Anglo-Saxon origin and comes from the family once having lived in a meadow beside water. The surname Engleard originally derived from the Old English word Engelond which referred to a meadow beside a rushing river. As such, the surname is topographic; that is, a name derived from a geographical feature such as a hill, stream, church, or type of tree.
Early Origins of the Engleard family
Norfolk where they held a family seat from very ancient times, some say well before the Norman Conquest and the arrival of Duke William at Hastings in 1066 A.D.
Early History of the Engleard family
This web page shows only a small excerpt of our Engleard research.
Another 361 words (26 lines of text) covering the years 1066, 1721, 1717 and 1720 are included under the topic Early Engleard History in all our PDF Extended History products and printed products wherever possible.
Engleard Spelling Variations
Sound was what guided spelling in the essentially pre-literate Middle Ages, so one person's name was often recorded under several variations during a single lifetime. Also, before the advent of the printing press and the first dictionaries, the English language was not standardized. Therefore, spelling variations were common, even among the names of the most literate people. Known variations of the Engleard family name include England, Englund, Englend and others.
Early Notables of the Engleard family (pre 1700)
Distinguished members of the family include Sir George England; and Edward England (died 1721), born Edward Seegar in Ireland, a famous African coast and Indian Ocean...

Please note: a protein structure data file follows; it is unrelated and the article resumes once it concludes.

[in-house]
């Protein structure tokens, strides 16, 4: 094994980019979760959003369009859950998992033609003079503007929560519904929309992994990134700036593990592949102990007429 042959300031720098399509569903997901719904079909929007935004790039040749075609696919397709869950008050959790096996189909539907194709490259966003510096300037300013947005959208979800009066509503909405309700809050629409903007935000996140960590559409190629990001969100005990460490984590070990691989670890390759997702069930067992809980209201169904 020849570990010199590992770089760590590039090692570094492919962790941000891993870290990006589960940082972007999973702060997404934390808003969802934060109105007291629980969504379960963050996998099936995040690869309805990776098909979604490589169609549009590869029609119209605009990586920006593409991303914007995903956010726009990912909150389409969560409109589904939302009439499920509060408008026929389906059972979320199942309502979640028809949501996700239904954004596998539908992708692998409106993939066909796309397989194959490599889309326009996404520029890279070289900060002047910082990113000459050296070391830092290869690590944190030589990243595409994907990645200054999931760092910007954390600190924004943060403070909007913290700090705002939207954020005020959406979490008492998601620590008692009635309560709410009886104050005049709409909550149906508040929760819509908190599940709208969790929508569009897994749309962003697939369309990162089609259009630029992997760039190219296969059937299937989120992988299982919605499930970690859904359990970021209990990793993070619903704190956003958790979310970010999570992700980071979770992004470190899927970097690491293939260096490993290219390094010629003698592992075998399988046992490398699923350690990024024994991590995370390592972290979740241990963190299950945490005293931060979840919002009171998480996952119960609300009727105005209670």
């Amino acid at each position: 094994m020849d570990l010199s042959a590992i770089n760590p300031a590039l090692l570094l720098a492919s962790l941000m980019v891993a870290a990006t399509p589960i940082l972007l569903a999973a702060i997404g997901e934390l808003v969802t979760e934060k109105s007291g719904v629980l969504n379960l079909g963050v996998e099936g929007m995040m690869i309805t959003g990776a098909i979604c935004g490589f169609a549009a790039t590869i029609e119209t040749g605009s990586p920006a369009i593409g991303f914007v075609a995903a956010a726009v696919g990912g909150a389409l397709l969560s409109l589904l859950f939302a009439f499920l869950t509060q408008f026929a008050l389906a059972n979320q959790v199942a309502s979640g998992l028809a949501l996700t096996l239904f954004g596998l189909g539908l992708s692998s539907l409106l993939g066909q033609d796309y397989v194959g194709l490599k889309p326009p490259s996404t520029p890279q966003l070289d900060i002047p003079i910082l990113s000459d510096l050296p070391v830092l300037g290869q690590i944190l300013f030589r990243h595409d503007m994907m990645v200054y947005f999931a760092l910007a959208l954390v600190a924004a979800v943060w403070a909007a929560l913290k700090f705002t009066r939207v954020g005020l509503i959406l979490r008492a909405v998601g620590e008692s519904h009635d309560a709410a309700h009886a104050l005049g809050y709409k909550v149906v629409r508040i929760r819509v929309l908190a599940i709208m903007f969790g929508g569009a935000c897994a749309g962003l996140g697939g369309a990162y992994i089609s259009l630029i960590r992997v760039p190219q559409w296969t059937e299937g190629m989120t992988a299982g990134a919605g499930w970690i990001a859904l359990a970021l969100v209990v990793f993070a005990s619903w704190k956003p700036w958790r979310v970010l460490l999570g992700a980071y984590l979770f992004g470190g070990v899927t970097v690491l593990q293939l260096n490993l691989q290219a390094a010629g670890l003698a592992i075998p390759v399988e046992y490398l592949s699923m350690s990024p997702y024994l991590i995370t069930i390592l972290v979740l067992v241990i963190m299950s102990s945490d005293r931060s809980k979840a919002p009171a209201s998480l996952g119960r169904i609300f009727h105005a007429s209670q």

Another 26 words (2 lines of text) are included under the topic Early Engleard Notables in all our PDF Extended History products and printed products wherever possible.
Migration of the Engleard family to the New World and Oceana
For political, religious, and economic reasons, thousands of English families boarded ships for Ireland, Canada, the America colonies, and many of smaller tropical colonies in the hope of finding better lives abroad. Although the passage on the cramped, dank ships caused many to arrive in the New World diseased and starving, those families that survived the trip often went on to make valuable contributions to those new societies to which they arrived. Early immigrants bearing the Engleard surname or a spelling variation of the name include: John England who was one of the founders of Charlestown Massachusetts in 1620; and another John England settled in Virginia in 1622; Humphrey England and his son settled in Virginia in 1636..
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